VANEK SMITH: And so Tom, how did you measure this? How did you conduct this study? 'Cause it was pretty big. I think it had, like, 500 people.

CHANG: We would get a group of subjects, and they would do an identical series of tasks. There was a verbal task, a math task - to add up five two-digit numbers at a time with no calculator. And then the verbal task was they were given a series of letters, and they would have to make as many German words - since they were German students - out of those letters as they could. The thing we did is, before they would show up, we would experimentally manipulate the temperature of the room to be anywhere from 61 degrees to 91 degrees, I think, is about as hot as we could get it.

VANEK SMITH: And what did you find?

CHANG: We found that as the temperature went up, women did substantially better, especially in math, and men did a little bit worse.

VANEK SMITH: So they did - like, 91 degrees, women were just, like, killing it. They were adding like it was their job.

CHANG: The biggest effects were if you went from, like, the 60s to 75 degrees. There's where you saw the largest effect on women. And going from 60 to 75 degrees, it was like a 10, 15% increase in the performance of women when it came to the math test.

VANEK SMITH: And what about the men?

CHANG: The men did slightly worse.

VANEK SMITH: Oh, they did slightly worse when it got warmer?

CHANG: Warmer, yes.

VANEK SMITH: And what about when it got colder, in the 60s?

CHANG: So that's when men did their best, when it was in the 60s. And their performance steadily dropped as the thermostat went up. So to go from the 60s to the 70s, like you said, it was around a 10, 15% increase in female performance, and there was about a 3% decrease in male performance.

VANEK SMITH: Were you surprised at the degree to which people's performance was affected, or was that about what you thought? Or...

CHANG: Oh, no. It was much, much larger than I thought. Right? So obviously, extreme temperatures will affect you. But we're not talking about extreme temperatures. Right? I would think going from the 60s to the low to mid-70s is a pretty standard range for an indoor environment. And yet we're finding large effects there. Again, I don't want people to overextrapolate here, but you know, we're finding 10 to 15% changes - improvements in math performance for women when you go from, you know, 60s to mid-70.

VANEK SMITH: What do you think is going on?

CHANG: I think the answer is pretty simple. I think it's just that when you're - you know, when it's too hot or you're too cold, you just don't perform at your best.

VANEK SMITH: And you made a recommendation, actually, in the paper for workplaces.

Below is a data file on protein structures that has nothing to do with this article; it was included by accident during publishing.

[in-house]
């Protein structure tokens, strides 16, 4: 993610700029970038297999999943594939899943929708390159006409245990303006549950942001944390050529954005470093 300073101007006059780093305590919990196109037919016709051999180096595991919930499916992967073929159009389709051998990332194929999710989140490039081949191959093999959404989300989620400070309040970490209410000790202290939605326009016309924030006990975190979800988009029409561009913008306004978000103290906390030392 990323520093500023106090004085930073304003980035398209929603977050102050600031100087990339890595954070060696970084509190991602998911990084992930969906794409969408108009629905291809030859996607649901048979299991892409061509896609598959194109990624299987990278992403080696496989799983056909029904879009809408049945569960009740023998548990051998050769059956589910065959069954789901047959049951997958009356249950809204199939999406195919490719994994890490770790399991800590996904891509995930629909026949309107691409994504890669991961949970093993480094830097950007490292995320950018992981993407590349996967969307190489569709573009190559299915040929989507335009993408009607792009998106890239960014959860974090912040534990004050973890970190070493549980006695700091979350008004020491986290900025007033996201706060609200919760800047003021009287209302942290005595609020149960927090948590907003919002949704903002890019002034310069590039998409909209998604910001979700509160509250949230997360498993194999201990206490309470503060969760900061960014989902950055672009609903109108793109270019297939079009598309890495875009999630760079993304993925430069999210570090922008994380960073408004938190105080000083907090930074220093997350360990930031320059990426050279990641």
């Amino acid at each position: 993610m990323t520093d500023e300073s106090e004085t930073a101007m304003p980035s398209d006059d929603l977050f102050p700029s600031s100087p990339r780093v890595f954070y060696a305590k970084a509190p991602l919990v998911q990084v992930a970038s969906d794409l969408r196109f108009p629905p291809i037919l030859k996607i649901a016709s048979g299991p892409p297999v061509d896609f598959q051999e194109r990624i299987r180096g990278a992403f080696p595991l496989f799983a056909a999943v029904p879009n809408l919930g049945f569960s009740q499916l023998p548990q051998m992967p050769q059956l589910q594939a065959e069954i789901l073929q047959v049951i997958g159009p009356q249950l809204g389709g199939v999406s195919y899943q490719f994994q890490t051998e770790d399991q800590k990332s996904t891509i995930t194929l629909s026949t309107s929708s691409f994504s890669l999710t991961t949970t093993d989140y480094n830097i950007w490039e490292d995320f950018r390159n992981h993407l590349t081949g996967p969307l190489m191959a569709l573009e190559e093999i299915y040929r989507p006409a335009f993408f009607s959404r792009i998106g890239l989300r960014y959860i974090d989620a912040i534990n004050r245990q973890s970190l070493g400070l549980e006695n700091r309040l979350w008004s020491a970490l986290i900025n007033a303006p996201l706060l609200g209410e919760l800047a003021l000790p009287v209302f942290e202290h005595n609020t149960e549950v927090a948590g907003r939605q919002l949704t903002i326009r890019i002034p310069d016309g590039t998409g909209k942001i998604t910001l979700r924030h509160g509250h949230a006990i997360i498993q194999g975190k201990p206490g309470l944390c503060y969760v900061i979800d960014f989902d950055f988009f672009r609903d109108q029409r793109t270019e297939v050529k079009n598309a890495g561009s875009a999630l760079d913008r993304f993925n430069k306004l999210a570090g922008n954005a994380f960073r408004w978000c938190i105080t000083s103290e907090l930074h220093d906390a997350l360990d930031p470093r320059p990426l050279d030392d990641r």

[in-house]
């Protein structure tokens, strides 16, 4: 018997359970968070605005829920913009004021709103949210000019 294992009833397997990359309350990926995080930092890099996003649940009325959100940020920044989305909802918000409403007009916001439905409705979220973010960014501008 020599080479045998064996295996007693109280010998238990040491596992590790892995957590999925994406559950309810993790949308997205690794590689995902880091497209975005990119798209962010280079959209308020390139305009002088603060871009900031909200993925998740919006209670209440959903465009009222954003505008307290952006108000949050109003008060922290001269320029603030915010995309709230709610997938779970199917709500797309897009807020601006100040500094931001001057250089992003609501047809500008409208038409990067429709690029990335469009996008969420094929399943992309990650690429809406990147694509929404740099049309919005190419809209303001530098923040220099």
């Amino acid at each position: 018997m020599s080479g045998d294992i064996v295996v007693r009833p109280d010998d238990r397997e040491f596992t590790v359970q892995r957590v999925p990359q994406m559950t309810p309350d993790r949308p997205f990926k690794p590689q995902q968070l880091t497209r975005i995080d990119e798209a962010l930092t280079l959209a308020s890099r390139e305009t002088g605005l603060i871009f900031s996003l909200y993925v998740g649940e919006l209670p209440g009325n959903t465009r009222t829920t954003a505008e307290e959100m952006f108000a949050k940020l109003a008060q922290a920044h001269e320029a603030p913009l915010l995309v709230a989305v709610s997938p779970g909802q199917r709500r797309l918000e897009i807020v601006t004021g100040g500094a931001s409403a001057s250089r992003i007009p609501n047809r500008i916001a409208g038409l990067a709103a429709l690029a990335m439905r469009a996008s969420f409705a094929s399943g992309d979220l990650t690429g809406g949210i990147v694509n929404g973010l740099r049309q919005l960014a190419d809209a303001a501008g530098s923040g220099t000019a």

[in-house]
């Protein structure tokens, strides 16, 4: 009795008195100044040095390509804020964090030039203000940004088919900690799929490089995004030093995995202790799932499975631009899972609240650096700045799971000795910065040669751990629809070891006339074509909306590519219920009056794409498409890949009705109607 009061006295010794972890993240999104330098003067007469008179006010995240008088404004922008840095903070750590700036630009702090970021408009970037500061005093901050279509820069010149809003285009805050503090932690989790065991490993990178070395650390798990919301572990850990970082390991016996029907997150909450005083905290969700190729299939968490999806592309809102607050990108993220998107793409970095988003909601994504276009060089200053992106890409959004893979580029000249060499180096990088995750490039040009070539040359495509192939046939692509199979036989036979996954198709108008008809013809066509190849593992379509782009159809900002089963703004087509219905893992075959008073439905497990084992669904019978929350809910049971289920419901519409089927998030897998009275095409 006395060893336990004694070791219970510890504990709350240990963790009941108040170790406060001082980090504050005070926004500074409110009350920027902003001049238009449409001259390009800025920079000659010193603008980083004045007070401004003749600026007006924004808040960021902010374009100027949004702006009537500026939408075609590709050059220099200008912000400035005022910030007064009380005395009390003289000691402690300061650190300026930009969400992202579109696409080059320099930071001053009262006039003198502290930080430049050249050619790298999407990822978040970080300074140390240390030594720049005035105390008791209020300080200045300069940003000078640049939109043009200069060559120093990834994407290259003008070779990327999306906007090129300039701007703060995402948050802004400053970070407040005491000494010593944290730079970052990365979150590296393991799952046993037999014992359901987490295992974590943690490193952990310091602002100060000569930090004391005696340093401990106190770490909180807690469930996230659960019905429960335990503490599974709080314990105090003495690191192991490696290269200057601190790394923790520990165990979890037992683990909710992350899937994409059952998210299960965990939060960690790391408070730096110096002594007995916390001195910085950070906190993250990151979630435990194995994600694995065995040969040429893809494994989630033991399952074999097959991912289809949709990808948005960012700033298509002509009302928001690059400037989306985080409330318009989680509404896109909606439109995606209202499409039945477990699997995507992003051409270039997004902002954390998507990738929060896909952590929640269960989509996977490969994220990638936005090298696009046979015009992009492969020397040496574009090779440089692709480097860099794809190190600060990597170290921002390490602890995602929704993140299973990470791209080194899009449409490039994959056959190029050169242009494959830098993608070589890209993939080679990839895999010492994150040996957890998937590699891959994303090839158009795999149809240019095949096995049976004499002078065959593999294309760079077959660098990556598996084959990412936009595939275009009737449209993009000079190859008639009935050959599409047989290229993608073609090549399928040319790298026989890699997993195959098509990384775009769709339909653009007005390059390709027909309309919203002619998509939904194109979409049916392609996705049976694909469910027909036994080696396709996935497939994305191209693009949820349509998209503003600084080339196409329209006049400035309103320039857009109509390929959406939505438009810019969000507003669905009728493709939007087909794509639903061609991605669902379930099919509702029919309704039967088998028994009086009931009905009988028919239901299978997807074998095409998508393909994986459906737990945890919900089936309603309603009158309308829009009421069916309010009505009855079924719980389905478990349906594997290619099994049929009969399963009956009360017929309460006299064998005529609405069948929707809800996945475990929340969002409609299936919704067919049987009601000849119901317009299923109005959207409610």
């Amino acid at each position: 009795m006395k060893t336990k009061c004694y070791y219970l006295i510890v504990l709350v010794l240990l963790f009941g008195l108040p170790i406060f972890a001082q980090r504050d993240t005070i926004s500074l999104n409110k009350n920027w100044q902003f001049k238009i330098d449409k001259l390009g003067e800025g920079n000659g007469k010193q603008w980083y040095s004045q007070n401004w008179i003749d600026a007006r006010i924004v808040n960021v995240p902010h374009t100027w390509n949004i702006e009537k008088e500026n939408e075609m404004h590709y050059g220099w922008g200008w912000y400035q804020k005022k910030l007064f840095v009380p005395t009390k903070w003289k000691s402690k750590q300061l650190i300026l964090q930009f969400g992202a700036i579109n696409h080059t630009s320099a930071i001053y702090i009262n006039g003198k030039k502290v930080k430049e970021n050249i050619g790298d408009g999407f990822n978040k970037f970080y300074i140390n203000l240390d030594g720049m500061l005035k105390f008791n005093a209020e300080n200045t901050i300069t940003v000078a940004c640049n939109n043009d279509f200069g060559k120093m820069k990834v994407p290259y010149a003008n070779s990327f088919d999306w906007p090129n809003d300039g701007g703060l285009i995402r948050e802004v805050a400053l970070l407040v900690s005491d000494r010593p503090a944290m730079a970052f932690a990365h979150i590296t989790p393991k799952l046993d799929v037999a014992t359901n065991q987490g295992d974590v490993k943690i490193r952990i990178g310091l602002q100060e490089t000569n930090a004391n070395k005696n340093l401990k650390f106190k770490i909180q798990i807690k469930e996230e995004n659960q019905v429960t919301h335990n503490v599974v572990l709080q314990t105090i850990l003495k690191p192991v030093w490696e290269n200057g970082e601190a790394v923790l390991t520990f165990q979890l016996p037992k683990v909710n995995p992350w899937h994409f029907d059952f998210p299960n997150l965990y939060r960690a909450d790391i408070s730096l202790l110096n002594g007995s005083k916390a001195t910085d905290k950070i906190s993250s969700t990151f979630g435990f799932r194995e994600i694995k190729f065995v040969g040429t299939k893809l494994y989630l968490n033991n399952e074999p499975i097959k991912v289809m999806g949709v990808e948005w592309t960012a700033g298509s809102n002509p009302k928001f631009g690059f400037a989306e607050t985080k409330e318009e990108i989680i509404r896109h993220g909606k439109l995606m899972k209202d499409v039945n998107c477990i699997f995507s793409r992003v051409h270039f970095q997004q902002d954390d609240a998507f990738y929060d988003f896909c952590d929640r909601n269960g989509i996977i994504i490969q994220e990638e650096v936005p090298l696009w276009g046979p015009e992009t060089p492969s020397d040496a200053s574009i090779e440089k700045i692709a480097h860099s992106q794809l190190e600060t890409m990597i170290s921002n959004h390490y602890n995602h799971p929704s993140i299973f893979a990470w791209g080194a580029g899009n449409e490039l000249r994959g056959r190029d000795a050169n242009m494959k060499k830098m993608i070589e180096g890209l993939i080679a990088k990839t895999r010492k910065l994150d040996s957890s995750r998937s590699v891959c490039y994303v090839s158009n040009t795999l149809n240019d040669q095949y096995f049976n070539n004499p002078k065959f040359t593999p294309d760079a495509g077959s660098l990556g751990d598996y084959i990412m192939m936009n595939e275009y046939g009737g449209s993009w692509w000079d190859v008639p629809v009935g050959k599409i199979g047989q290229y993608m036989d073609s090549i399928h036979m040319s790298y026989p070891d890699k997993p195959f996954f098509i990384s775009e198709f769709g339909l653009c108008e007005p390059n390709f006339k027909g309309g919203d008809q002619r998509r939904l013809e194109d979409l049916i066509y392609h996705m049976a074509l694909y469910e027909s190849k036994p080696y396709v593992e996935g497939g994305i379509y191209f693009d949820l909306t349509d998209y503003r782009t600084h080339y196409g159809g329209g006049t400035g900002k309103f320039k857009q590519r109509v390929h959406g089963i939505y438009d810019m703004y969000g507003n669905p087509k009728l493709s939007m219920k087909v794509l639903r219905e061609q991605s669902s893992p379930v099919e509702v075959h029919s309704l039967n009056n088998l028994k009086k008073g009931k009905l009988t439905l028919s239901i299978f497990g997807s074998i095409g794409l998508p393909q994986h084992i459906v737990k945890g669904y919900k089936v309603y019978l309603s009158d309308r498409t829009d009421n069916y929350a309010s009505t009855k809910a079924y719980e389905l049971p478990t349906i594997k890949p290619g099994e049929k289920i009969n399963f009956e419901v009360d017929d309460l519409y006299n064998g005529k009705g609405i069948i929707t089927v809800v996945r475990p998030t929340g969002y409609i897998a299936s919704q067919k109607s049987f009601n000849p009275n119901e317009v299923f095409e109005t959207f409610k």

CHANG: So if you have a gender-balanced office, the optimal temperature is around 75 degrees. So there's a number for...

GONZALEZ: Seventy-five? Oh, that's...

CHANG: Seventy-five.

GONZALEZ: ...Pretty warm. That's way warmer than our office, for instance.

CHANG: That's the skin-melting...

VANEK SMITH: Oh, you hate this.

CHANG: ...Temperature for me.

VANEK SMITH: You hate the conclusion of your own research.

CHANG: Oh, yes. My advice to a business or any office would be - look; temperature matters. Right? So if half your workers are coming to work with - you know, keep blankets in their desks or have illicit space heaters somewhere or, alternatively, half your workers are sweating through their T-shirts, that's something you want to take seriously. What the research says is that if, as a business, you care only about profits or productivity, you should still take the comfort of your workers into account, as it has the real potential to significantly affect your bottom line.

(SOUNDBITE OF MUSIC)

GONZALEZ: You have one office...

VANEK SMITH: It says 74.6.

GONZALEZ: Impossible.

VANEK SMITH: And there is absolutely no way that's true.

GONZALEZ: (Laughter).

VANEK SMITH: I don't - I don't think this thermo thing is right.

GONZALEZ: I have had a problem with this thermostat for a while.

VANEK SMITH: This thing hates women.

GONZALEZ: Yes. A hundred percent, it is a sexist thermostat.

(LAUGHTER)

GARCIA: We're at the stage of blaming this - the thermostat.

VANEK SMITH: Do you think it's 75 degrees in here?

GARCIA: I mean - can I just make a point here?

VANEK SMITH: (Laughter).

GONZALEZ: Yes.

GARCIA: 'Cause I want to stand in solidarity with...

VANEK SMITH: I know.

GARCIA: ...My freezing female colleagues.

VANEK SMITH: I know. You're very good this way, Cardiff.

GARCIA: But here, this really is a tough one because it is almost the very definition of a zero-sum game. Like, every degree warmer in the direction of somebody who wants it to be 75 or 80 degrees is one degree warmer than, like, I personally would like it.

GONZALEZ: Well, except that it being warmer is not affecting your productivity at work. And it is affecting ours. So like...

VANEK SMITH: I mean, it is a little bit.

GONZALEZ: Yeah, a little bit.

VANEK SMITH: But not that much.

GONZALEZ: Not as much as women.

GARCIA: Yeah. But Sarah, productivity isn't everything. All right?

VANEK SMITH: (Laughter).

GARCIA: It's uncomfortable.

GONZALEZ: You could...

(LAUGHTER)

GONZALEZ: Maybe they need to make a boy, like, professional shorts - like, male work-appropriate shorts, you know?

VANEK SMITH: Yeah.

GARCIA: Or I could quit.

(LAUGHTER)

VANEK SMITH: This episode was produced by Constanza Gallardo, fact-checked by Emily Lang and edited by Paddy Hirsch. THE INDICATOR is a production of NPR.